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My XBIS performance results can be viewed at
http://xbis.sourceforge.net/performance.html The tests include 3
specific medium-sized (100-200K) documents of very different types, a
pair of large (2.9 and 4.0M) documents, and several collections of small
documents. The documents cover the full range from narrative style (the
XML specification with entity definitions brought inline) through
conventional data style (your own periodic table example) through SOAP.
None of the documents involve any external entities or even extensive
internal DTD subsets, and no parser validation was used.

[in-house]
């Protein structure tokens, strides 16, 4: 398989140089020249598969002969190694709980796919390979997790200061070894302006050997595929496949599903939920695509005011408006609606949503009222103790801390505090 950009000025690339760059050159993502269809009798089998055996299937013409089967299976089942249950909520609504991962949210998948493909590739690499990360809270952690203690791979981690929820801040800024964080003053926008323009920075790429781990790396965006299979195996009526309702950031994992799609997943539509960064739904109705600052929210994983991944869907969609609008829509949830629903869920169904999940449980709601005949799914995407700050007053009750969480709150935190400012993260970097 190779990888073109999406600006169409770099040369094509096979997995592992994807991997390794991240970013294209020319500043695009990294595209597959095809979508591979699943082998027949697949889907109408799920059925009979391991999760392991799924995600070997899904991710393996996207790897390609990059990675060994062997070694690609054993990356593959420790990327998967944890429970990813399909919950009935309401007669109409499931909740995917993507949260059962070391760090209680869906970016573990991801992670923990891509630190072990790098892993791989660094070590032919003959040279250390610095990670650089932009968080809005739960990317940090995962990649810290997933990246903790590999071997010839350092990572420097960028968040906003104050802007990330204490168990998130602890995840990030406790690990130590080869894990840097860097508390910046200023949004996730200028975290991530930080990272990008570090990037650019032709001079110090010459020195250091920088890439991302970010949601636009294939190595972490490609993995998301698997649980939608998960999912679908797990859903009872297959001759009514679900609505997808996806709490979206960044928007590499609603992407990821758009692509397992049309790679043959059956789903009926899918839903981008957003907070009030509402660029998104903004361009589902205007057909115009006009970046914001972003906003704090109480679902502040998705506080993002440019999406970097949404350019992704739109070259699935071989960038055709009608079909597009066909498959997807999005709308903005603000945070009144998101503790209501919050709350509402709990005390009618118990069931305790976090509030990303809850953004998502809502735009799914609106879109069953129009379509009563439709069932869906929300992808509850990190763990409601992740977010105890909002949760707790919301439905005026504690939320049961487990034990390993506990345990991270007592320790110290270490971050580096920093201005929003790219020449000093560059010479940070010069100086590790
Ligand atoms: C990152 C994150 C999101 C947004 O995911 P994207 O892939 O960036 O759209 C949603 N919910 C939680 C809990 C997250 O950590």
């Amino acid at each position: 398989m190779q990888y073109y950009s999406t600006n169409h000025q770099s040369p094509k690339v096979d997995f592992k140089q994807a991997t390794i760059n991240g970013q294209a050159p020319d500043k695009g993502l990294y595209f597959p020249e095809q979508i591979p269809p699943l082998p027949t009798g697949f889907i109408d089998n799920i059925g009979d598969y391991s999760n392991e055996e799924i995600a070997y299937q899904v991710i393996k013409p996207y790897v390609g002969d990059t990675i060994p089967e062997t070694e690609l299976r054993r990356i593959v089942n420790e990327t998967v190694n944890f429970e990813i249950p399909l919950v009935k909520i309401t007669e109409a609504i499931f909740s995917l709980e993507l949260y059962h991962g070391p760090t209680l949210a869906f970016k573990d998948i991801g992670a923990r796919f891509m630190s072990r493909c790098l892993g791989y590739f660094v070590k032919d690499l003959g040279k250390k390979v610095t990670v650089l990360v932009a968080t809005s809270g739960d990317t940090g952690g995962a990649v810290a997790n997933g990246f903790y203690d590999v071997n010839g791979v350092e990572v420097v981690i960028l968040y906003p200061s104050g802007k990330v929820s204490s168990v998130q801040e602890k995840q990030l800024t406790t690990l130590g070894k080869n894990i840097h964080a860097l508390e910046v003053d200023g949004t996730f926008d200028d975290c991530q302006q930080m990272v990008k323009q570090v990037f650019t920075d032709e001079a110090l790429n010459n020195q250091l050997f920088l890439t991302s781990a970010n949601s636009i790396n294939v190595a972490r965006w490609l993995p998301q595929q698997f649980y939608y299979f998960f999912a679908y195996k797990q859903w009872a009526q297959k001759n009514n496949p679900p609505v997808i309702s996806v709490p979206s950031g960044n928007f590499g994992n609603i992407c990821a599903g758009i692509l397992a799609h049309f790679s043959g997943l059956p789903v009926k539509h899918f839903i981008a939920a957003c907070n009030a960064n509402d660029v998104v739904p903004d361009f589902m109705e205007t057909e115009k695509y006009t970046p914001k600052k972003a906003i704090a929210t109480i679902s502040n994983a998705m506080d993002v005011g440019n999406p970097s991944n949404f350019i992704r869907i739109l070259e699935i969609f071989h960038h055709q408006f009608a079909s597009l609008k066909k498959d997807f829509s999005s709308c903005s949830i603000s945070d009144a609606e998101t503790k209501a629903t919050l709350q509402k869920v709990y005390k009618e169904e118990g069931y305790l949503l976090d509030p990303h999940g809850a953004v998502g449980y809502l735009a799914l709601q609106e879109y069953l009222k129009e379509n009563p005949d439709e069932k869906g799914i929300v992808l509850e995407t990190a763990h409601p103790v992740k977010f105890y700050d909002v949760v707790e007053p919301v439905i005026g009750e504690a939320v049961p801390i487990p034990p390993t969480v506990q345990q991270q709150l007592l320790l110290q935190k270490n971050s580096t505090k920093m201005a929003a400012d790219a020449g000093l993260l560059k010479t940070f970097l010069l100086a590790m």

The tests also compare XBIS with both Piccolo and Xerces parsers,
running on both Sun and IBM JVMs. I haven't checked each individual
input file in detail, but offhand it looks like for every document XBIS
is *at least* 4 times as fast as the faster of the two parsers on each JVM.
I'm not sure what you're looking for in the way of "convincing
evidence", Elliotte, but you're welcome to download the XBIS code from
the site and try it out yourself.
Elliotte Rusty Harold wrote:
>At 10:59 PM -0700 9/23/03, Dennis Sosnoski wrote:
>>It's clear that transformations of XML into alternative
>>representations can result in substantial increases in performance
>>over conventional text parsers (at least for Java), and can also
>>result in substantial reductions in document size.
>People keep claiming that, but I've yet to see convincing evidence of
>it. At most, I see benchmarks based on one or two documents with very
>particular structures. I've never seen any data for these binary
>formats based on a broad range of XML documents of varying sizes.